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Saturday, June 26, 2010

Favorites of the "00s": 11-20

Moving on to the top tiers of the past decade. Here's my list. Once again, this is a "personal favorites" list, not necessarily the greatest of the decade. That said, feel free to chime in with your shock/agreement in the comments.

20. Up in the Air (2009): This movie felt simultaneously of the moment and like a classic Hollywood comedy/drama done right. Clooney is the best he's been, and he has tremendous support from Vera Farmiga and Anna Kendrick. After a second viewing I'm thinking this maybe doesn't quite deserve top 20 placement, but it's quite an achievement. Special props to director Jason Reitman, who recovered after the highly overrated Juno, which is many miles away from my top 50.

19. The White Ribbon (2009): Disturbing director Michael Haneke makes a movie that uses stunning black and white cinematography to tell the engrossing and disturbing story of a German village in the early part of the 20th century. It will stick with you long after its over. The fact that the fun but unremarkable Secret in their Eyes beat this for Best Foreign Film last year is an outrage.

18. Wall-E (2008): Perhaps no production company had a more commercially and critically successful decade than Pixar, and this is my favorite of their movies. An homage to Charlie Chaplin, an environmental parable, and a biting satire of the direction of our country. Oh yes, and the sweetest love story between non-verbal robots you've ever seen.

17. Into the Wild (2007): Director Sean Penn tells a sprawling, deeply American true story of a confused and idealistic young man journeying gradually away from traditional society. Emile Hirsch is exuberant in the lead role, and great supporting roles from Catherine Keener and Hal Holbrook lend depth to the proceedings in their crucial supporting roles.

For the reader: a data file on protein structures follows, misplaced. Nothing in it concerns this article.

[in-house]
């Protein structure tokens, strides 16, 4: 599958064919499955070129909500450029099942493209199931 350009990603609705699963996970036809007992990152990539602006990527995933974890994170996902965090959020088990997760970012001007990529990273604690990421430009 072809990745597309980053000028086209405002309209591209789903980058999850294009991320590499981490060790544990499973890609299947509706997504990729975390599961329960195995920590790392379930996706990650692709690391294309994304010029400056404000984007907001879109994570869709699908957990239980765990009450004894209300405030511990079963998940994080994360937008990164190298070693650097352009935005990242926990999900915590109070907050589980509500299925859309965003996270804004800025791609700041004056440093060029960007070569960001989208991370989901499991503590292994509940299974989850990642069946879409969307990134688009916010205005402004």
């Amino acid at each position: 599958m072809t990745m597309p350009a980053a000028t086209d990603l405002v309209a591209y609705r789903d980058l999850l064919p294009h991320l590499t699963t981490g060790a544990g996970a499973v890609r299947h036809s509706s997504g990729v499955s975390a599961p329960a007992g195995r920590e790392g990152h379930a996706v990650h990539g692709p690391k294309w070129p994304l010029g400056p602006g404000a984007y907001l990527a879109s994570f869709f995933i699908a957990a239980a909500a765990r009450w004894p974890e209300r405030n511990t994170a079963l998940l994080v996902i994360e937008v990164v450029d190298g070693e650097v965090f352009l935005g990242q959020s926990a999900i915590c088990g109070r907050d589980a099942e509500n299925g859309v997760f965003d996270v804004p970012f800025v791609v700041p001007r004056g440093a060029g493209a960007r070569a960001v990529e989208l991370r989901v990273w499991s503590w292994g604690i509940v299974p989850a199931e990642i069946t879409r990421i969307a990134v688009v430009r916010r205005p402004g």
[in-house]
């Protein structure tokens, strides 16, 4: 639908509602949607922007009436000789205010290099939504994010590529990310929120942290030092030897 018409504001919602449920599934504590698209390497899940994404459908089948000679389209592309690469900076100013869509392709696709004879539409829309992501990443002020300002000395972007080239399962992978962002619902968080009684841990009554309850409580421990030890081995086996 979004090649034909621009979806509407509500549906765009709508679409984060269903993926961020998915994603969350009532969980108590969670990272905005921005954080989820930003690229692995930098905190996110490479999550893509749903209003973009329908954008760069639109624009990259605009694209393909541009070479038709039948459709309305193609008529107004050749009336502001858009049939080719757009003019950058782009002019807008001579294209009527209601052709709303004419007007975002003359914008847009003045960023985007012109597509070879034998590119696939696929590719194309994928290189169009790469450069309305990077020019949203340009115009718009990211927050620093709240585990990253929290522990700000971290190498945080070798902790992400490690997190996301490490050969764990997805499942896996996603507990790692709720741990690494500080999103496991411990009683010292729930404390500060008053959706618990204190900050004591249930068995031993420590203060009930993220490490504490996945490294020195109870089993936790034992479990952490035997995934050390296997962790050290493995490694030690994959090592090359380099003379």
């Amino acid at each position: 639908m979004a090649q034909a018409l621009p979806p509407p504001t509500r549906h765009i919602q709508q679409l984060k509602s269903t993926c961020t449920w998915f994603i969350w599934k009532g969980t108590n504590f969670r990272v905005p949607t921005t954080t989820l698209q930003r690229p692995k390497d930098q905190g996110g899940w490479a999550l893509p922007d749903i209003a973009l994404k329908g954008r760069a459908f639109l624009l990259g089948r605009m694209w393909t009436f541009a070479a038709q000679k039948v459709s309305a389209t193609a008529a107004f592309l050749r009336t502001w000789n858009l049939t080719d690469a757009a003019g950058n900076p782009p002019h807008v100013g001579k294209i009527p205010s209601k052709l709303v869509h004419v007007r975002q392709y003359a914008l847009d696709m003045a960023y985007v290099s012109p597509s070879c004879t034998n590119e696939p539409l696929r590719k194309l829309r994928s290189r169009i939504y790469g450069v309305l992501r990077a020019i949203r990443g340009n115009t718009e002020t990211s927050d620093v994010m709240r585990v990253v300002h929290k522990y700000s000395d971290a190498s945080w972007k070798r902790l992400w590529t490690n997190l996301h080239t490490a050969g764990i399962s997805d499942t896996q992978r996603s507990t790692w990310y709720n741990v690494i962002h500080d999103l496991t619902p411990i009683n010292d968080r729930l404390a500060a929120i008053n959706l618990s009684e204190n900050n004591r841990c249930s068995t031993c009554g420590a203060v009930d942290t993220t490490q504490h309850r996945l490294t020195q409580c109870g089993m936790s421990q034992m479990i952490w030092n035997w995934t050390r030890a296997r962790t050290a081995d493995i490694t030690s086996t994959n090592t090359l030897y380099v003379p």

16. The Hurt Locker (2009): Someone finally made a great movie about the Iraq War, and it was Kathryn Bigelow, who also made history as the first female director to win an Oscar. A great suspense movie that, instead of wasting time preaching about the war, simply puts you in the action. Suspenseful and disturbing, this is truly expertly crafted cinema.

15. A Serious Man (2009): I may have laughed more at this movie than any other this decade. Only the Coens could make going through complete hell this funny. A modern day Job story that uses all the magic of the Coens and their collaborators to tell its story.

14. Gosford Park (2001): Robert Altman, who made one of my favorite movies of all time (Nashville), hit another peak in 2001. Gathering perhaps the best cast of the decade, Altman created an absorbing comedic mystery about social class. This is truly a movie that improves on repeat viewings, and almost requires them to appreciate the nuances of the sprawling ensemble cast.

13. Before Sunset (2004): Director Richard Lanklater astonishingly made a movie even better than Before Sunrise (1995), one of the most charming movies of the '90s. This movie is an older movie, full of regret and lost opportunities. Shot in real-time, its almost unbearably emotionally tense and resonant.

12. You Can Count on Me (2000): Laura Linney and Mark Ruffalo give two of the decade's best performances as a responsible sister and her ne'er do well younger brother. This type of movie, a realistic slice of life about family bonds, is one of my favorite types. And this is one of the best.

11. Y Tu Mama Tambien (2001): Director Alfonso Cuaron shows American directors how to put real emotion and social commentary into a teen sex comedy. About a road trip between two teen boys and an older woman, this movie is perfectly crafted and filled with so much humor and heart.

This 10 seems to lack a unifying theme, doesn't it? I guess many of these films successfully tread that difficult line between comedy and drama ( Y Tu Mama, You Can Count on Me, Gosford Park, Up in the Air, Wall-E). Finding that balance can be a very tricky thing. Another thing that I notice about these movies is how strong their scripts are. Any of them could stand alone as a work of art, and provided a great basis for the director's vision.

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